Want to read Slashdot from your mobile device? Point it at m.slashdot.org and keep reading!


Forgot your password?

Comment Non-competes, and value-for-money (Score 1) 654

Two comments:
First, a lot depends on where you are. In California, non-competes have been held invalid by the State Supreme Court. So if you're in CA, either when you sign the non-compete or subsequently, they can take the non-compete, fold it pointywise, and stick it - it's a totally invalid legal document. But that only applies in CA - you'd have to check with your local legal mavens.
Second, if they're paying you for future work, they can't make you sign over rights/etc. to prior work. A contract is an exchange of value. If they're demanding you give them something of value (your prior work) and not providing you with value (additional payment), then they don't have a valid, enforceable contract, at least not in the US.

I would suggest (a) scratching out the non-compete, and (b) scratching out the "prior work" clauses. And yes, get a lawyer.


Submission + - How to moderate an underlying story

cprael writes: "So, it's rather obvious how to moderate comments that are good or bad, crap or interesting. But how does one do same to the underlying article? I'm not suggesting on a regular basis, but every once in a while, some of the top-level story stuff that gets posted just cries out to be moderated. Man bites dog journalism, slow news day... it's still crap. And deserves to mod'd accordingly."

Is Interoperable DRM Really Less Secure? 189

Crouch and hold writes "Are closed DRM schemes like FairPlay more secure than interoperable ones? Based on the number of cracks, it doesn't look like it. 'When it comes to DRM, what history actually teaches us is that one approach is no more secure than the other in practice, as they relate to the keeping of secrets. Windows Media DRM has had fewer security breaches than Apple's FairPlay, yet WM DRM is licensed out the wazoo: there are more than a dozen companies with WM DRM licenses.'"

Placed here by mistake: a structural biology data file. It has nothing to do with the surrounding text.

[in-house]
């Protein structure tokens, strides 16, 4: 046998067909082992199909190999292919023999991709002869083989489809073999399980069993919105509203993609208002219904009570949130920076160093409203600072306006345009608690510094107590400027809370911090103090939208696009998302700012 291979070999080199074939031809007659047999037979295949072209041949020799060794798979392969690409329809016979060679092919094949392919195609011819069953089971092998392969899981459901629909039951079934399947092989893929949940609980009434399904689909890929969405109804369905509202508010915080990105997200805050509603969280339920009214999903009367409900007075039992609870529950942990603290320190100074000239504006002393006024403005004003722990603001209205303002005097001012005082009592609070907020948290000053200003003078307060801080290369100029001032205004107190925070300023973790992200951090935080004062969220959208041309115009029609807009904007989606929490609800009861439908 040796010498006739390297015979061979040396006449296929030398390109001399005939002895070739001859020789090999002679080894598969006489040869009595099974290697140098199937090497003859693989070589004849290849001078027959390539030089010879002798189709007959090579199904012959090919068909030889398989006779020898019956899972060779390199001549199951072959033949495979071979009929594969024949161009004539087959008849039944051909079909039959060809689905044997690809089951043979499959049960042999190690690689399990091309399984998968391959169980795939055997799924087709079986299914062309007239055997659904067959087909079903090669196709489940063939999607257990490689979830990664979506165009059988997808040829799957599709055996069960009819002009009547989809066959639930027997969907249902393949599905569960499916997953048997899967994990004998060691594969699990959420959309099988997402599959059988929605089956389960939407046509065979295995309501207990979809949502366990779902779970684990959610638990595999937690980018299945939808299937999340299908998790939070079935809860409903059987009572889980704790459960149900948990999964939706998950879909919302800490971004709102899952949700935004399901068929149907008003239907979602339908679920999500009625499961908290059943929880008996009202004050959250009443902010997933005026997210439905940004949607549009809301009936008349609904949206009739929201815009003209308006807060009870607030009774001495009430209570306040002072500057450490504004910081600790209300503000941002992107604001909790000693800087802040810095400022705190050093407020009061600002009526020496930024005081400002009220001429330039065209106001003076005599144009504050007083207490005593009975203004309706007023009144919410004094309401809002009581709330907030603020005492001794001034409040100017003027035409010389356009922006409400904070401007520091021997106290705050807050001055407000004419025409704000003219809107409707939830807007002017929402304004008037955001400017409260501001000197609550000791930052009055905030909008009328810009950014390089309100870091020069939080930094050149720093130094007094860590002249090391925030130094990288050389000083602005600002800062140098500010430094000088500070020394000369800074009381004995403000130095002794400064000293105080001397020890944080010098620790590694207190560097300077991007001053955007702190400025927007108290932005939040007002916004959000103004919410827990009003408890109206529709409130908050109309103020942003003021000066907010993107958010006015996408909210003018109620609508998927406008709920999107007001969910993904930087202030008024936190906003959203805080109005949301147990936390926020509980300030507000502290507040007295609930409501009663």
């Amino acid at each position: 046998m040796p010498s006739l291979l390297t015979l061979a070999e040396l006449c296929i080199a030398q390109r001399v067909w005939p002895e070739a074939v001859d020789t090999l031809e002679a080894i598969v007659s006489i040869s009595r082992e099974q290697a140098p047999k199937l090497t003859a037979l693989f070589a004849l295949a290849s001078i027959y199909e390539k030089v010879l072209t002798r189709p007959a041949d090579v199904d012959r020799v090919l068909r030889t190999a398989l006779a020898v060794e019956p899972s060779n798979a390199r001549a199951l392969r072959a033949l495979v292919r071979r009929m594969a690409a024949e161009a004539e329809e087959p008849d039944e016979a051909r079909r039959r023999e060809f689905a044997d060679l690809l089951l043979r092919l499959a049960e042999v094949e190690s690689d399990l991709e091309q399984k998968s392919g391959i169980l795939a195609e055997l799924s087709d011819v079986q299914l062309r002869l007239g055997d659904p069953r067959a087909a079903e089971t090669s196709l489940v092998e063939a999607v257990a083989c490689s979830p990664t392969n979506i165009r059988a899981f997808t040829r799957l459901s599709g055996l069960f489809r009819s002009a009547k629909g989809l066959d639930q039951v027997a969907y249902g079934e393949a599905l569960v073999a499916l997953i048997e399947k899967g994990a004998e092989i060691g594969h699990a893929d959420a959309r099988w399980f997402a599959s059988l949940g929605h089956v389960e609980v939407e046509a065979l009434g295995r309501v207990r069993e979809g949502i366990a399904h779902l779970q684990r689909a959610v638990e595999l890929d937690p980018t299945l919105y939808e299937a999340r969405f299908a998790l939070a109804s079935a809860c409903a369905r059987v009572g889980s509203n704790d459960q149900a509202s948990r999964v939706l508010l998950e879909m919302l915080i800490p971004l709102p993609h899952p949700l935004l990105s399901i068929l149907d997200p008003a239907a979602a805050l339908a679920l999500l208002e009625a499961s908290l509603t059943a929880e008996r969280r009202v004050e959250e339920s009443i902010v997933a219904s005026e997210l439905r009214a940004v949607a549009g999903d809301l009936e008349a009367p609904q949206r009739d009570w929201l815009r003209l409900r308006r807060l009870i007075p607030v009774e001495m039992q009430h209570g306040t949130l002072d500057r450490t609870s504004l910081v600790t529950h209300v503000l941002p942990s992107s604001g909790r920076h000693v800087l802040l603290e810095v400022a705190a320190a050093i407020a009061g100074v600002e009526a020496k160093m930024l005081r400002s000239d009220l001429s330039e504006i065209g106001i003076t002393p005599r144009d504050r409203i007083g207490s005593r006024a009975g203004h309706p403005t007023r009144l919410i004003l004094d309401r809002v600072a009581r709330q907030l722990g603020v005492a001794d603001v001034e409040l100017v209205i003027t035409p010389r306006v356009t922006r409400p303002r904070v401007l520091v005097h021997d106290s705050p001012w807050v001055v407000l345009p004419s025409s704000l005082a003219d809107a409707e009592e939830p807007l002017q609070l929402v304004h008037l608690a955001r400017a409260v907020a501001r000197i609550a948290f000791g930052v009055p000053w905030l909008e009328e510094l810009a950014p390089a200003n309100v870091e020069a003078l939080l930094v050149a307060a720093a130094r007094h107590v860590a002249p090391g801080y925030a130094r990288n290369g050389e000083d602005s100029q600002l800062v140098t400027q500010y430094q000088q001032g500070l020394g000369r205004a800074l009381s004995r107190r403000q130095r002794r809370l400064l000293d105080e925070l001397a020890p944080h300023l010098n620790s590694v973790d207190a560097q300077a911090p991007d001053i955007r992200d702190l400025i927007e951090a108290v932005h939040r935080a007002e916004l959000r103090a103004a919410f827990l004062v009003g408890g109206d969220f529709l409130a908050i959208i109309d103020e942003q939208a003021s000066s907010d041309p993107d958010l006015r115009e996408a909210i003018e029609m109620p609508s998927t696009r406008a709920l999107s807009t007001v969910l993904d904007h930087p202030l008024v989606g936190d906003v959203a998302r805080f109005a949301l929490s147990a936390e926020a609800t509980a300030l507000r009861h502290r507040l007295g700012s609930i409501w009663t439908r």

Submission + - not enough lithium available in the Earth's crust

pH7.0 writes: From this Toronto Star story: http://www.thestar.com/article/175800 "there's simply not enough lithium available in the Earth's crust to stick a lithium-ion battery in the world's 900 million cars, and at the same time expect the auto market to grow. It's just not sustainable." Is this true? AFAIK there are more Lithium in the earth's crust than Tin or Lead. May it's still not enough? OTOH, that story try to plug "Zebra Battery" but fail to mention "Molten salt"...

MIT's Millimeter Turbine to be Ready This Year 197

Iddo Genuth writes "After a decade of work, the first millimeter size turbine engine developed by researchers at MIT should become operational by the end of this summer. The new turbine engine will allow the creation of smaller and more powerful batteries than anything currently in existence. It might also serve as the basis for tiny powerful motors with applications ranging from micro UAVs to children's toys. In the more distant future huge arrays of hydrogen fueled millimeter turbine engines could even be the basis for clean, quiet and cost effective power plants."

Slashdot Top Deals

How often I found where I should be going only by setting out for somewhere else. -- R. Buckminster Fuller